Design by Nico Wlock/CBC
One year ago Manitoba SCENE first hit the CBC website to much fanfare
and merriment. Back then we were a wet-behind-the-ears bunch of radio
producers just trying to find our voice on the world wide web.
Our mandate was, and still is, to showcase the richness of our Province's arts and culture community -- and we hope we've been doing you proud Manitoba.
We continue to be amazed at the amount of talent this prairie province has to offer -- from brilliant authors, to exceptional artists and musicians, to the actors, producers, filmmakers, etc., who make this place so awesome. (We'd mention you all by name, but they tell us novels don't make for quality web content.)
Now SCENE is one year old (which we believe is like 4 in web-publishing years) and here are our top ten stories of all time.
1. The most clicks we've had to date have been on our outstanding Fringe Festival coverage. Joff Schmidt and his veteran team of theatre reviewers dominated the festival from start to finish, providing you with insightful, witty and unforgetable reviews of all the Fringe had to offer. Of special mention was Al Rae's review of Monopoly Man Pit, which caused quite a stir.
2. Winnipeg's own "Little Drummer Boy" Sean Quigley became a youtube sensation over the past year (2,038,339 hits and counting) and SCENE was there to cover him. We initially wanted frankincense and myrrh but settled for his cover of the Christmas classic.
3. Jets fever was at an all time high when we came out with this poll to see who SCENE readers thought should be the official anthem singer. Stacy Nattrass not only won the poll, she went on to become the official Jets' anthem singer (we'll only take partial credit).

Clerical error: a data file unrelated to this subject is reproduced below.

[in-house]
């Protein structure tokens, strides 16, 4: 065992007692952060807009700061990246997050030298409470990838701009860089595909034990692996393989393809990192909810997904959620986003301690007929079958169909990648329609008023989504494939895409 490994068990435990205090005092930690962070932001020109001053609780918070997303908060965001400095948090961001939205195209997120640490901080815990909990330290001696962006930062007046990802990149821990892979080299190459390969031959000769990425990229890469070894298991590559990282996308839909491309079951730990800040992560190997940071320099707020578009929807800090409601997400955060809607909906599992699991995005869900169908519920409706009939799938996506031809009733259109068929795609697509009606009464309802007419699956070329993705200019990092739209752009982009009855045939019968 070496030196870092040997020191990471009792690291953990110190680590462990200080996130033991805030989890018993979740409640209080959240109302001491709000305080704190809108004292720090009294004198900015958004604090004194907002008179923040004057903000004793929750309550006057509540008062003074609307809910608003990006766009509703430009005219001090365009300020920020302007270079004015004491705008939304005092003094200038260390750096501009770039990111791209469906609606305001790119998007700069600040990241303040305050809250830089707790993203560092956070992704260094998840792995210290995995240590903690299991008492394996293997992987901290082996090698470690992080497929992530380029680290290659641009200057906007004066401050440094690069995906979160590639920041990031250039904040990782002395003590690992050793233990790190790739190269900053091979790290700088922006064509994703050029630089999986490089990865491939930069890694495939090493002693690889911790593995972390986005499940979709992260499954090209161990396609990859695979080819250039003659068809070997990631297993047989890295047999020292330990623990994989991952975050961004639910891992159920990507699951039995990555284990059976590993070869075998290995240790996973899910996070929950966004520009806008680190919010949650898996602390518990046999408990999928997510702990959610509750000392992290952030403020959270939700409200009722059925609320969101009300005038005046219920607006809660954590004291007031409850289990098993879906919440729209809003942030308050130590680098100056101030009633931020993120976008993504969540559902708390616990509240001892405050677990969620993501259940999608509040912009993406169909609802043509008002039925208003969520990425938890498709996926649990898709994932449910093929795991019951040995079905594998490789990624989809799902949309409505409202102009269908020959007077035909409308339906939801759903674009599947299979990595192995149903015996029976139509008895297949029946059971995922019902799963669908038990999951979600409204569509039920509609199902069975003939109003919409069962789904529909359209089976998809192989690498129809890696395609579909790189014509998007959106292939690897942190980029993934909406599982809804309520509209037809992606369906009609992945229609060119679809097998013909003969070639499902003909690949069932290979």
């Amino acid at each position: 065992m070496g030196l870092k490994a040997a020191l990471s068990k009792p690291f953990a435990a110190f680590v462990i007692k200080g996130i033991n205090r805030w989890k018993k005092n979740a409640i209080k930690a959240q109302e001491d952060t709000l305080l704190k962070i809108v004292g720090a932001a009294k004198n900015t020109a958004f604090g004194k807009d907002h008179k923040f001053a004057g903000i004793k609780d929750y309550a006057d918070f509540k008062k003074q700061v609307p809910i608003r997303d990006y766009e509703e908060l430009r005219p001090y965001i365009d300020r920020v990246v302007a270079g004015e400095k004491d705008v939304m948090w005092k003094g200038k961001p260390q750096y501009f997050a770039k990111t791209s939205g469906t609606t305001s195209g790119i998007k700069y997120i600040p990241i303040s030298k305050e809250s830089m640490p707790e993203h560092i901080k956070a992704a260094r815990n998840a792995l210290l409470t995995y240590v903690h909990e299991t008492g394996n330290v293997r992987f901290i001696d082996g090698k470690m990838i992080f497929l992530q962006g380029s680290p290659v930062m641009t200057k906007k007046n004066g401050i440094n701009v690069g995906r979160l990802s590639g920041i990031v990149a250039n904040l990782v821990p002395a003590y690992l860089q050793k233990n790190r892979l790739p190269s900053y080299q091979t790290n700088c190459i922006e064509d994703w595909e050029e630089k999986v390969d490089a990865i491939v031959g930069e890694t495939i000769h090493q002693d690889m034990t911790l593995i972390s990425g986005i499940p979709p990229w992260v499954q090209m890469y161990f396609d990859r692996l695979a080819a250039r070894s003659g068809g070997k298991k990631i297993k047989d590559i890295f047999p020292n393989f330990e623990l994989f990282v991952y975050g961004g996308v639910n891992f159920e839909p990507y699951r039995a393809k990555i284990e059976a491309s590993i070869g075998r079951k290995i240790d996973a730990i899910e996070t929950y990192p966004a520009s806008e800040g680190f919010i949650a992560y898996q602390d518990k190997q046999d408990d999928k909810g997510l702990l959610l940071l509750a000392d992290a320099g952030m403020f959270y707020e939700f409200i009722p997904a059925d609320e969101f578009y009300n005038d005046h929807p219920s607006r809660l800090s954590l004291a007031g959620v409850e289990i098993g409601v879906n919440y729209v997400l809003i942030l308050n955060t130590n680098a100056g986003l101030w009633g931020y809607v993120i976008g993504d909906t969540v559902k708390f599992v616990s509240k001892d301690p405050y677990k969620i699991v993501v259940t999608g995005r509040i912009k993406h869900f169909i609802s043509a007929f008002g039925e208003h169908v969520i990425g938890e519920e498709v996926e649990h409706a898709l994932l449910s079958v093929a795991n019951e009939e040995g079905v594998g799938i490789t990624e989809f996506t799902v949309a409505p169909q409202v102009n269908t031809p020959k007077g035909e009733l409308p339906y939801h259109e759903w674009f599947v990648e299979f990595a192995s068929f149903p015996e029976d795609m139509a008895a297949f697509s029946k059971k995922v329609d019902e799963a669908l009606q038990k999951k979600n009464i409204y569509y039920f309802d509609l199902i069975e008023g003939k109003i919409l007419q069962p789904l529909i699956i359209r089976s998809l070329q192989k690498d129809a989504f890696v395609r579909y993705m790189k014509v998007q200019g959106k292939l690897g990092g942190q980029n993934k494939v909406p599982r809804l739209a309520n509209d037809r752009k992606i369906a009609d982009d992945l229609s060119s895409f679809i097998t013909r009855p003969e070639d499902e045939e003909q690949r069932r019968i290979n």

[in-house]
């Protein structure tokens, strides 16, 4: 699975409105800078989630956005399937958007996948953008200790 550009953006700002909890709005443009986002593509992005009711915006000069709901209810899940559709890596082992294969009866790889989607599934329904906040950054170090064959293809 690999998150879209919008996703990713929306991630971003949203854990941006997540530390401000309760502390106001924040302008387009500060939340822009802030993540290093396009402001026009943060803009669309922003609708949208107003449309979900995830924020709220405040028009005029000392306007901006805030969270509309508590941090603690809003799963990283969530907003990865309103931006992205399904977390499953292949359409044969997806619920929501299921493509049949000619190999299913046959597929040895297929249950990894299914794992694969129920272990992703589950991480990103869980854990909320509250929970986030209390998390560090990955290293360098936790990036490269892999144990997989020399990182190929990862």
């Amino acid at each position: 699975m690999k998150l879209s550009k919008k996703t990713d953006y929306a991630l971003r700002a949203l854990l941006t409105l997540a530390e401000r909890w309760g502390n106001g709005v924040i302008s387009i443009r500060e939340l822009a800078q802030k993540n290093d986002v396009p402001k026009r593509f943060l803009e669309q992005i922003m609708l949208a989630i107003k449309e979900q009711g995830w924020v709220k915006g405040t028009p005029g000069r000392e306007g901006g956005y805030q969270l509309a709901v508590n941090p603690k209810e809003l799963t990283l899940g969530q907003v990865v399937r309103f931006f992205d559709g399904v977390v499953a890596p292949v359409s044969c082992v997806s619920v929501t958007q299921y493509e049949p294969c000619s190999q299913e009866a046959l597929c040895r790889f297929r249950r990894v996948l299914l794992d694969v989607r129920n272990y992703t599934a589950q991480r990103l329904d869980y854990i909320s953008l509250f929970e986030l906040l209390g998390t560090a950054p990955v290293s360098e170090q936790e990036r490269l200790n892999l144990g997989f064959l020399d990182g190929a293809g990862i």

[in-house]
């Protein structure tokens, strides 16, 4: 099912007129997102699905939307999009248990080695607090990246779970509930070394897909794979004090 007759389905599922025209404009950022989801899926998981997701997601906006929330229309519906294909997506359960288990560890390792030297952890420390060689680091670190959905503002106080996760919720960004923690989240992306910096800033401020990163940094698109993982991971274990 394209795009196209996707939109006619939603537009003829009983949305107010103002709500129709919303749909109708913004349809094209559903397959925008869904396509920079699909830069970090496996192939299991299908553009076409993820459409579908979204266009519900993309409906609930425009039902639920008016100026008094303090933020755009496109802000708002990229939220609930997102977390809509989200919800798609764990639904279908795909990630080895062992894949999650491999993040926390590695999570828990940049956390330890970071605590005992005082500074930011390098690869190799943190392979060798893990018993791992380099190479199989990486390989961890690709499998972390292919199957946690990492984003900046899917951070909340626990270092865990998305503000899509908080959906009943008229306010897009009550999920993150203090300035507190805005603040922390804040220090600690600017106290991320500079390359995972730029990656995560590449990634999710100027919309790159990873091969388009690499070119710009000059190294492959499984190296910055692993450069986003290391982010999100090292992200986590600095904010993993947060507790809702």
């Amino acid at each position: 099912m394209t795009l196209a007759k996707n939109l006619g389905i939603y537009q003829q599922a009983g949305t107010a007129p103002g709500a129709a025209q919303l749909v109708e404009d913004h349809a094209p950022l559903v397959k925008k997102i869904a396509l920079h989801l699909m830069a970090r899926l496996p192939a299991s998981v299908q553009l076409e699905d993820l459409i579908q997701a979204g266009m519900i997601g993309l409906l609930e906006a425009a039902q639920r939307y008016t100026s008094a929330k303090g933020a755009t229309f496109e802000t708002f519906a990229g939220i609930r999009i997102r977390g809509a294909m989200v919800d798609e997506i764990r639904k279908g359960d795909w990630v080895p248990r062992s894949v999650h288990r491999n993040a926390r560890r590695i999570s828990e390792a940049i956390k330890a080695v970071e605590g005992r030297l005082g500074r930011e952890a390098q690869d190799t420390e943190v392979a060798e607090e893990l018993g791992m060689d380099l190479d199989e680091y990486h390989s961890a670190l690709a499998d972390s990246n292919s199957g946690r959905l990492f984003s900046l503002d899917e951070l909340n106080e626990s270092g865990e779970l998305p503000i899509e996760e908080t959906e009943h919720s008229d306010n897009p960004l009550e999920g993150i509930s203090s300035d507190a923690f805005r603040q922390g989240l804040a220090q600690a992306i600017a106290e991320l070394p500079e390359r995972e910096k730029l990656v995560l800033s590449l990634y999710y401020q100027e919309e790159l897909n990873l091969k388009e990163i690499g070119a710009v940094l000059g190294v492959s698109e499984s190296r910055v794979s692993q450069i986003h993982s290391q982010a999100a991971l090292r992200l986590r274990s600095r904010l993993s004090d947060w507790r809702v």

4. Indie Game: The Movie was one of the critic's darlings at Sundance Film Festival, it won the world cinema documentary editing prize and was optioned for further development by HBO. The sky's now the limit for Winnipeg filmmakers Lisanne Pajot and James Swirsky.
5. Art critic Robert Enright covered the opening of My Winnipeg in Paris, highlighting how art from the cold north had a hot reception in France.
6. Battle of the books, Manitoba style. Readers were ready to duke it out when it came to choosing their favourite Manitoba book this past summer. Paper cuts and pithy quips were to follow.
7. Alison Gillmor's review of Nitrate Treasures was as fascinating as the film itself, and remains our most viewed film review.
8. Love Shacks: Winnipeg Wins in the Third Annual Art and Architecture Competition On Ice. Alison Gillmor reviewed the brilliant and functional designs that would be on display (and in use) all winter on the River Trail. While the warming huts are now gone, their roped, blocked, and ballooned memory remains.
9. Debate loomed over what to do with the old airport terminal, making for a heated bit of discourse.
10. Definitely Not the Opera's Clare Lawlor brought us this gem on Pride in the Peg.